- The Mayans were sophisticated mathematicians who made use of the number zero. They used base 20 in their calculations. They were keen astronomers who were able to predict solar eclipses. Their complex calendar system was one of the most accurate of the ancient world.
- No one knows for sure why the Mayan civilisation went into decline. Possible explanations involve the overuse and exhaustion of farming land, prolonged drought, misrule, warfare and disease.
- 250 BCFirst inscription in Mayan hieroglyphs
- 100 BCFirst city states appear
- 219 ADKing Yax Moch Xok is first King of Tikal
- 292 ADFirst stelae carving at Tikal
- 420 ADGrowth of city of Copan under Yax K’uk Mo
- 600 ADCollapse of influential city of Teotihuacan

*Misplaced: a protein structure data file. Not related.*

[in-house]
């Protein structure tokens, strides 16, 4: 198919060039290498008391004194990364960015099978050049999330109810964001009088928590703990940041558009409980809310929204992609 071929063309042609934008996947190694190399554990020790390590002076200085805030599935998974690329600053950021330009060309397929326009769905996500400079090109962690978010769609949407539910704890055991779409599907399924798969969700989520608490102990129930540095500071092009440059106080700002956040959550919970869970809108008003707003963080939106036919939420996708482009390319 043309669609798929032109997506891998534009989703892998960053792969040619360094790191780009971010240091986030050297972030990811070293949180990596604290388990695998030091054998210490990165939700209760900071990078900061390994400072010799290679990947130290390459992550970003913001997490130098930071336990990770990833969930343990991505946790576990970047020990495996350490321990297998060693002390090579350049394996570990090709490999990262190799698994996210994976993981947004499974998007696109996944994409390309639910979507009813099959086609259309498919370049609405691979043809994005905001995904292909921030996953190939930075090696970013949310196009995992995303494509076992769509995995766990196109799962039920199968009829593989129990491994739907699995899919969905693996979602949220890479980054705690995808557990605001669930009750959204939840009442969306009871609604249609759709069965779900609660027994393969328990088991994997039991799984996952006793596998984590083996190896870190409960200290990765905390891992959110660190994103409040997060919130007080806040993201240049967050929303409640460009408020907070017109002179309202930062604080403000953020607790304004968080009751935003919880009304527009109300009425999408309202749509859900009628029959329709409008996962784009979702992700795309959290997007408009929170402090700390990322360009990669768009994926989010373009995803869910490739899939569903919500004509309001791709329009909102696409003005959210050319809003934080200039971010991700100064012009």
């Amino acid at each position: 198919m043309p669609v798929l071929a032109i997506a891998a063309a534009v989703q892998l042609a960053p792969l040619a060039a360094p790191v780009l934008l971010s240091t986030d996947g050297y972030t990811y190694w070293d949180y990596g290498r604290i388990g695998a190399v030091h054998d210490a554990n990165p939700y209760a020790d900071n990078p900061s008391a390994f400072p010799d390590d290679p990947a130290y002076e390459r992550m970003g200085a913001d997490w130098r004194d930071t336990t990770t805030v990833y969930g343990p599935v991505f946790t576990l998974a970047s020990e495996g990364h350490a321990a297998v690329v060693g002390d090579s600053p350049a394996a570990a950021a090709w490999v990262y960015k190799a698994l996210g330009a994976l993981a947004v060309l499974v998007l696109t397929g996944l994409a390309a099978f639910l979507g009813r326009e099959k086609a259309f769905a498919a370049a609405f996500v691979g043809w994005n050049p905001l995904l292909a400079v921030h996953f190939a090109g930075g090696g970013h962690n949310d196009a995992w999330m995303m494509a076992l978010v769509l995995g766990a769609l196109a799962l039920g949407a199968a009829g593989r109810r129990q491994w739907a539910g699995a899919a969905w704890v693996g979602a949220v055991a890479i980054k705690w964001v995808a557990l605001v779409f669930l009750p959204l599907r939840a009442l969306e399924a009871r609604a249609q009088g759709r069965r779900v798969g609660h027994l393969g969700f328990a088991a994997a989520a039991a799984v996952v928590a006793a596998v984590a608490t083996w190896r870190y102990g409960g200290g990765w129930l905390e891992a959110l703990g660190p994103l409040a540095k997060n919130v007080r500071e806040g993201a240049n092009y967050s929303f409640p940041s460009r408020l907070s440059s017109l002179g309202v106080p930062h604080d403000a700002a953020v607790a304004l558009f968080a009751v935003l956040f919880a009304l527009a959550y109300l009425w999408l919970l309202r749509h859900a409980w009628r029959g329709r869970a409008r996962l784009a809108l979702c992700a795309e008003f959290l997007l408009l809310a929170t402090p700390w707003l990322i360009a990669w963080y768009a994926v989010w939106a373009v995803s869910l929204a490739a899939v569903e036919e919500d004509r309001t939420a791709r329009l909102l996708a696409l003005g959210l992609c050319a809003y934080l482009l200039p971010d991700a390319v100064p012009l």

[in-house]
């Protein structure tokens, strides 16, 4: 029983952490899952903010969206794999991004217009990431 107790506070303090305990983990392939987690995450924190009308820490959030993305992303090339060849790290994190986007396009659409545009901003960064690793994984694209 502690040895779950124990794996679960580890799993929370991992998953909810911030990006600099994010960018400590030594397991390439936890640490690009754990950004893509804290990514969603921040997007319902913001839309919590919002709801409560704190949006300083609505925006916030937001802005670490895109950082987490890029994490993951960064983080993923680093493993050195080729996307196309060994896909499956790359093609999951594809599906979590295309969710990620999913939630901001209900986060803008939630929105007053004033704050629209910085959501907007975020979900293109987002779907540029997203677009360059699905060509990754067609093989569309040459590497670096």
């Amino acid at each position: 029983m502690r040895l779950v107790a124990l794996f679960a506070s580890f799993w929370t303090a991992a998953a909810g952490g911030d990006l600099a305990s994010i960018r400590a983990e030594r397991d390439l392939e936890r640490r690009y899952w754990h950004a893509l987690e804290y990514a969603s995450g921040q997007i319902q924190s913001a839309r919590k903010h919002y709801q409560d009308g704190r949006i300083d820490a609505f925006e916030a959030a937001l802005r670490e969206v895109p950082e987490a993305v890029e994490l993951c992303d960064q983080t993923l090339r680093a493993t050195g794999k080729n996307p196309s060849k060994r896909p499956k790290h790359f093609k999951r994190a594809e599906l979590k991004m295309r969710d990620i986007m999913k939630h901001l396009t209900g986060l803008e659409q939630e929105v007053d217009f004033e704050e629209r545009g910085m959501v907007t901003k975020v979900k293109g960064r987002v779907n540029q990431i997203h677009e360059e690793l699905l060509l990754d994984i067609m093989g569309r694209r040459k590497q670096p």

- 615-683 ADRule of King Pakal of Palenque
- 800 ADCity of Tikal has up to 100,000 residents
- 800-900 ADBuilding of stepped pyramid of Chichen-Itza
- 822 ADCity of Copan deserted
- 869 ADCity of Tikal abandoned
- 909 ADLast recorded inscription of classic Maya
Did you know?
- The Mayans made books called codices out of paper bark. Unfortunately the Spanish conquistadors destroyed most of these codices in an attempt to stamp out native religion and only four survive today.
- Mayan pyramids were originally covered in plaster and painted red.
- The first date on the Mayan calendar equates to the 11 August 3114 BC.
- The Mayans tied boards to their babies' heads to produce a flat forehead. They also tried to make their babies cross-eyed! Big noses were also considered beautiful.
- The Mayans played a complex ball game with a rubber ball which had to be manoeuvred through high stone hoops to score. Historians are not sure whether the losing or the winning team was sacrificed after the match!
- The Mayan pyramid at Chichen-Itza has 365 steps. It is positioned so that at the spring and autumn equinoxes shadows appear to show the plumed serpent God Kukulkan descending the stairs.